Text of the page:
"... THE REPORT BELOW HAS BEEN PRODUCED BY THE NUCLEAR MEDICINE PHYSICIAN TO COMMUNICATE IN MEDICAL LANGUAGE THE DETAILS OF YOUR FINDINGS TO YOUR DOCTOR. THE RESULTS ARE IMPORTANT, BUT ONLY A PART OF YOUR COMPLETE CLINICAL PICTURE."

The urologist will then judge the case and sometimes miss the meaning of the reports.

Can you provide us details of your case?

Best wishes,

VG

 

kainasar
Posts: 12
Joined: Aug 2017

Thanks for your interest. I suppose I could somehow attach the reports from the MRIs and scans, as well as the parhologists. Would that help?

-k

 

VascodaGama's picture
VascodaGama
Posts: 3013
Joined: Nov 2010

Can you also tell us some more details on your pre treatment status (other health issues, symptoms, tests, etc).

Why is the doctor insisting on additional biopsy? Is it to try locating the cancer or to rule out PCa in the presence of increasing PSA?

Best wishes,

VG

VascodaGama's picture
VascodaGama
Posts: 3013
Joined: Nov 2010

Kainasar,

I received your mail but will comment here my thoughts as many reading your inquire, in similar situation, may provide ideas or even benefit in knowing your experiences and our exchanged opinions. You mail me the following;

" Thanks for taking the time to advise. What details should I forward? IMRT was focused beam at about 75g. SE have been radiation proctitis. First and 2nd MRI used coil with high contrast and no lymph node abnormalities revealed. 3rd was MRI guided biopsy = negative. Bone scan was 26.6 mCi Tc-99m MDP. The PSA rise since 2012 has been abt .1 a month until July, as described previously. My guess next step is what to do with organ confined radiated  cells making psa."

" Me - IMRT in 2012. Gleason 3 + 4, PSA at time of radiotherapy 7.4. After IMRT 2012 PSA was 0.2. Climbed since then at abt a .7 PSADT Slope until June 2017 when PSA jumped from 4.0 to 5.6 this Sept. The MRI's, CTscan, PETscan bonescan , and Auximin Petscan have been negative. Before surge in psadt medical onc said to stay with active surv. After surge he said to go to rad onc docs or urologic surgeons, as Auxumon Pet indicated organ confined only."

 

My thoughts are bellow but please note that

 I have no medical enrolment. I have a keen interest and enthusiasm in anything related to prostate cancer, which took me into researching and studying the matter since 2000 when I become a survivor and continuing patient.”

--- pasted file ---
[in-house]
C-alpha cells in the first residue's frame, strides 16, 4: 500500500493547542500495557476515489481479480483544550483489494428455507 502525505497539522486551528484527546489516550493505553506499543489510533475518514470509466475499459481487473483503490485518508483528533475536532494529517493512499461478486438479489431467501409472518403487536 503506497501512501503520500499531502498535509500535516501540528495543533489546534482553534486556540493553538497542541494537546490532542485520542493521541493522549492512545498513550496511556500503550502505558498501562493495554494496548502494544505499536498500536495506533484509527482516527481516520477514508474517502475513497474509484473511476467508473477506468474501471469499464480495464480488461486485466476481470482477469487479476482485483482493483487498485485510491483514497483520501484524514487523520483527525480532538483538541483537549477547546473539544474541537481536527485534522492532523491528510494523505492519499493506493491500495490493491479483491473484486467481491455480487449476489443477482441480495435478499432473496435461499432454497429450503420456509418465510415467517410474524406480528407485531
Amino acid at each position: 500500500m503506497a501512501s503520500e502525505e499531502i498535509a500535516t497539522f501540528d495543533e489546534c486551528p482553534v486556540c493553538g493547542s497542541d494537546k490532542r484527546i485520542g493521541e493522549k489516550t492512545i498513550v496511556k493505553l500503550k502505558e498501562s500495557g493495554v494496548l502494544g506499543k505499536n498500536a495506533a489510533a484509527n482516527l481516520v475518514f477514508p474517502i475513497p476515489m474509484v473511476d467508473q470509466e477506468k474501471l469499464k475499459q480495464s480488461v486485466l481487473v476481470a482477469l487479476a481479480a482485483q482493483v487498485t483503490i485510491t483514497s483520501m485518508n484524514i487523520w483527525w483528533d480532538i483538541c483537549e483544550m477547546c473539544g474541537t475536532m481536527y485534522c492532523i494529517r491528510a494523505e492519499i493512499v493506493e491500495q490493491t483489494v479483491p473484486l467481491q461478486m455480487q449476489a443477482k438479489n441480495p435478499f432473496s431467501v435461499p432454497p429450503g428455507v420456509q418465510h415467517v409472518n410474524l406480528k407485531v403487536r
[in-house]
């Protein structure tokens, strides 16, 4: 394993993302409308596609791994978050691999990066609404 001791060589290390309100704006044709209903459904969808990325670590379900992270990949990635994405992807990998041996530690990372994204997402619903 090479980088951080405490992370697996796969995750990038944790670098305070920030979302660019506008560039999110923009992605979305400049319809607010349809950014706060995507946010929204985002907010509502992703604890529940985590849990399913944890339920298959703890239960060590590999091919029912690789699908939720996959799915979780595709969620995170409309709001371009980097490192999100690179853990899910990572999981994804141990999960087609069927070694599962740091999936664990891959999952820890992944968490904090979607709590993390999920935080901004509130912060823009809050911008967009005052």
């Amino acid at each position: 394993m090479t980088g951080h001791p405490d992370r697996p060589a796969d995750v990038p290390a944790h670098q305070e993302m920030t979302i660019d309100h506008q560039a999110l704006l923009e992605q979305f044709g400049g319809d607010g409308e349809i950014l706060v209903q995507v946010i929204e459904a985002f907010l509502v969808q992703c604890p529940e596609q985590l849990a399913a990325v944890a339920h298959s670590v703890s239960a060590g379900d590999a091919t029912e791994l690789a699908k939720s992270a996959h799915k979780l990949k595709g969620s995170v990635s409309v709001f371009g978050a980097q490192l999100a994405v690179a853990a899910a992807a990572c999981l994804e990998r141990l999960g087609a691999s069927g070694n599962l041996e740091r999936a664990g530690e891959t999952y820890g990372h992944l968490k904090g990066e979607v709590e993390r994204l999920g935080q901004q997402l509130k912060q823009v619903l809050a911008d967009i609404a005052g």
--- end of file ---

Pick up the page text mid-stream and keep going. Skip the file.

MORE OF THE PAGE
From the info you shared above with the increasing PSA, I take your present situation as recurrence. However, nobody can say for sure that the recurrence is from a failed IMRT. The image exams you describe above all are suggestive of “organ confined” leading to think that the cancer in the gland was not totally eradicated. That justifies your doctor for trying to discover the hidden bandit with a guided biopsy (that was negative).

In any case, it seems to me that he is giving preferences to the results of the image studies without focusing on the possibility of existing extracapsular extensions. I wonder why? Is he suspicious of the RT?

In fact, the 75Gy seems to be in the lower limit dose practiced in present days in RT prime treatments. Lower doses are used in SRT protocols.

Do you have any information on the radiation protocol? What was the field of attack? Did it cover the whole prostate or was it partially limited (for instance; radiation of one lobe alone, etc). Typically RT is done to cover the whole gland including the seminal vesicles which coverage is done with a typical total dose of 78Gy. When the planning includes lymph nodes extensible the Gy is higher and can reach 80 Gy. In some cases when the patient has ulcerative colitis or cancer close to the urinary sphincter (at the base) radiation is lowered or even avoided in certain areas. Many radiologists also prefer to avoid radiating lymphatic zones to avoid cases of lymphedema.

In regards to the above you could inquire with the radiologist about any possibility for missed coverage. I also think that instead of additional biopsy (as suggested by your urologist) you could look for a PSMA scan (68Ga PSMA PET/CT exam), which may be a better choice to locate the hidden cancer in soft tissues and bone.
From there you can then decide in going through a therapy aiming cure with spot SRT (if practical) or a palliative to control the bandit with hormonal treatment (HT), or the combination of chemo plus HT.

The problem with failed initial radicals (surgery or radiotherapy) is that the patient may be systemic with micrometastases difficult for being detected. In such status one should consider the quality of living when opting for an intervention. The age of the patient and other health issues are at play too. What’s your age? Do you have any other health issue?

Best wishes.

VGama